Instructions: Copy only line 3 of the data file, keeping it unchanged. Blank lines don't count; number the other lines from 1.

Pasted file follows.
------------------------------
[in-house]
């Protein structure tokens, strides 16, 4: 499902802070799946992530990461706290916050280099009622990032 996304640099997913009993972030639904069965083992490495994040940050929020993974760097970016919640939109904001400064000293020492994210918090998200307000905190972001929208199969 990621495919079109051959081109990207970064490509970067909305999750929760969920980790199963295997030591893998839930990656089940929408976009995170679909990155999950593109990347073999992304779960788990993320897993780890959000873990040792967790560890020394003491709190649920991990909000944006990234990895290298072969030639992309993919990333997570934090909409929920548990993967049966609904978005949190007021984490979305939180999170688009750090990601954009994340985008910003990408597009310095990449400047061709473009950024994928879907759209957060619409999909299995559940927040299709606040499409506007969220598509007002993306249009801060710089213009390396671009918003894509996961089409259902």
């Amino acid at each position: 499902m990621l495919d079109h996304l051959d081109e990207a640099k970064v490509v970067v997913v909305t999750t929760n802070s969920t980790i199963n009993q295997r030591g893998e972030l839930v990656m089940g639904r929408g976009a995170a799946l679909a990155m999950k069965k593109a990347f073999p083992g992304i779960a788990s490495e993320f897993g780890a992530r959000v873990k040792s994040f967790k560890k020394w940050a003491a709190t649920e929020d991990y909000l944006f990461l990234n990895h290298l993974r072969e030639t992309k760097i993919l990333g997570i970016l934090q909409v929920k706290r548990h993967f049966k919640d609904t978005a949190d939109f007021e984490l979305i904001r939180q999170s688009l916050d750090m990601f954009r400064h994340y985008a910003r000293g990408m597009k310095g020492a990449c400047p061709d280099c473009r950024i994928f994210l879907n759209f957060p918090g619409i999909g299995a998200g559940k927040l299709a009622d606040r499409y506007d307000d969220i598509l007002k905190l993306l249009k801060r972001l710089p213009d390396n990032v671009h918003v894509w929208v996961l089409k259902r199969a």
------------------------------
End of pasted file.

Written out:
């Amino acid at each position: 499902m990621l495919d079109h996304l051959d081109e990207a640099k970064v490509v970067v997913v909305t999750t929760n802070s969920t980790i199963n009993q295997r030591g893998e972030l839930v990656m089940g639904r929408g976009a995170a799946l679909a990155m999950k069965k593109a990347f073999p083992g992304i779960a788990s490495e993320f897993g780890a992530r959000v873990k040792s994040f967790k560890k020394w940050a003491a709190t649920e929020d991990y909000l944006f990461l990234n990895h290298l993974r072969e030639t992309k760097i993919l990333g997570i970016l934090q909409v929920k706290r548990h993967f049966k919640d609904t978005a949190d939109f007021e984490l979305i904001r939180q999170s688009l916050d750090m990601f954009r400064h994340y985008a910003r000293g990408m597009k310095g020492a990449c400047p061709d280099c473009r950024i994928f994210l879907n759209f957060p918090g619409i999909g299995a998200g559940k927040l299709a009622d606040r499409y506007d307000d969220i598509l007002k905190l993306l249009k801060r972001l710089p213009d390396n990032v671009h918003v894509w929208v996961l089409k259902r199969a």